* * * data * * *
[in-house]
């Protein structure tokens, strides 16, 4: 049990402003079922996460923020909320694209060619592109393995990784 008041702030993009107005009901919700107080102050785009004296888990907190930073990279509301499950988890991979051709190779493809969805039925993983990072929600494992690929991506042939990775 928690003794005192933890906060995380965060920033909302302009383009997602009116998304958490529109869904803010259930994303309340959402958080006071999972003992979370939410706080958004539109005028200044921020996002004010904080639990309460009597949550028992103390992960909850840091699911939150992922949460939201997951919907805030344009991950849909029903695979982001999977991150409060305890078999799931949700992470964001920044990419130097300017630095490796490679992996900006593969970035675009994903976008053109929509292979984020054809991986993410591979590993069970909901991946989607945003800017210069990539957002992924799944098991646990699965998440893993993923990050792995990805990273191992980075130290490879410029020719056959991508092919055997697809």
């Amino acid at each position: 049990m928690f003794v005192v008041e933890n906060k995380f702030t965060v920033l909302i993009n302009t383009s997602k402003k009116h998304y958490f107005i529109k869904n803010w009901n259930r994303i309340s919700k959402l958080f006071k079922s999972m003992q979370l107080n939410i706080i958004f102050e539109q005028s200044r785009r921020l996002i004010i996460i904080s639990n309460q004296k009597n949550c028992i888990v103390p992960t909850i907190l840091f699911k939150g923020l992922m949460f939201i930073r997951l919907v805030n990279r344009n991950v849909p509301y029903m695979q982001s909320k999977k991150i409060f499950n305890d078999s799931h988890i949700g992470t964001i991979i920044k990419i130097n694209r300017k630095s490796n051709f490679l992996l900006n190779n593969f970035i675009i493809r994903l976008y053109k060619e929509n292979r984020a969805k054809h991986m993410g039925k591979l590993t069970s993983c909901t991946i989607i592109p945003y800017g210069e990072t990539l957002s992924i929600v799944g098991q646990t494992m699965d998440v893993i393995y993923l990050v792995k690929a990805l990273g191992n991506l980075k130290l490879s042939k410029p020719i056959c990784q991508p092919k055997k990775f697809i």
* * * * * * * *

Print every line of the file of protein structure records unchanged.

[in-house]
């Protein structure tokens, strides 16, 4: 049990402003079922996460923020909320694209060619592109393995990784 008041702030993009107005009901919700107080102050785009004296888990907190930073990279509301499950988890991979051709190779493809969805039925993983990072929600494992690929991506042939990775 928690003794005192933890906060995380965060920033909302302009383009997602009116998304958490529109869904803010259930994303309340959402958080006071999972003992979370939410706080958004539109005028200044921020996002004010904080639990309460009597949550028992103390992960909850840091699911939150992922949460939201997951919907805030344009991950849909029903695979982001999977991150409060305890078999799931949700992470964001920044990419130097300017630095490796490679992996900006593969970035675009994903976008053109929509292979984020054809991986993410591979590993069970909901991946989607945003800017210069990539957002992924799944098991646990699965998440893993993923990050792995990805990273191992980075130290490879410029020719056959991508092919055997697809």
């Amino acid at each position: 049990m928690f003794v005192v008041e933890n906060k995380f702030t965060v920033l909302i993009n302009t383009s997602k402003k009116h998304y958490f107005i529109k869904n803010w009901n259930r994303i309340s919700k959402l958080f006071k079922s999972m003992q979370l107080n939410i706080i958004f102050e539109q005028s200044r785009r921020l996002i004010i996460i904080s639990n309460q004296k009597n949550c028992i888990v103390p992960t909850i907190l840091f699911k939150g923020l992922m949460f939201i930073r997951l919907v805030n990279r344009n991950v849909p509301y029903m695979q982001s909320k999977k991150i409060f499950n305890d078999s799931h988890i949700g992470t964001i991979i920044k990419i130097n694209r300017k630095s490796n051709f490679l992996l900006n190779n593969f970035i675009i493809r994903l976008y053109k060619e929509n292979r984020a969805k054809h991986m993410g039925k591979l590993t069970s993983c909901t991946i989607i592109p945003y800017g210069e990072t990539l957002s992924i929600v799944g098991q646990t494992m699965d998440v893993i393995y993923l990050v792995k690929a990805l990273g191992n991506l980075k130290l490879s042939k410029p020719i056959c990784q991508p092919k055997k990775f697809i």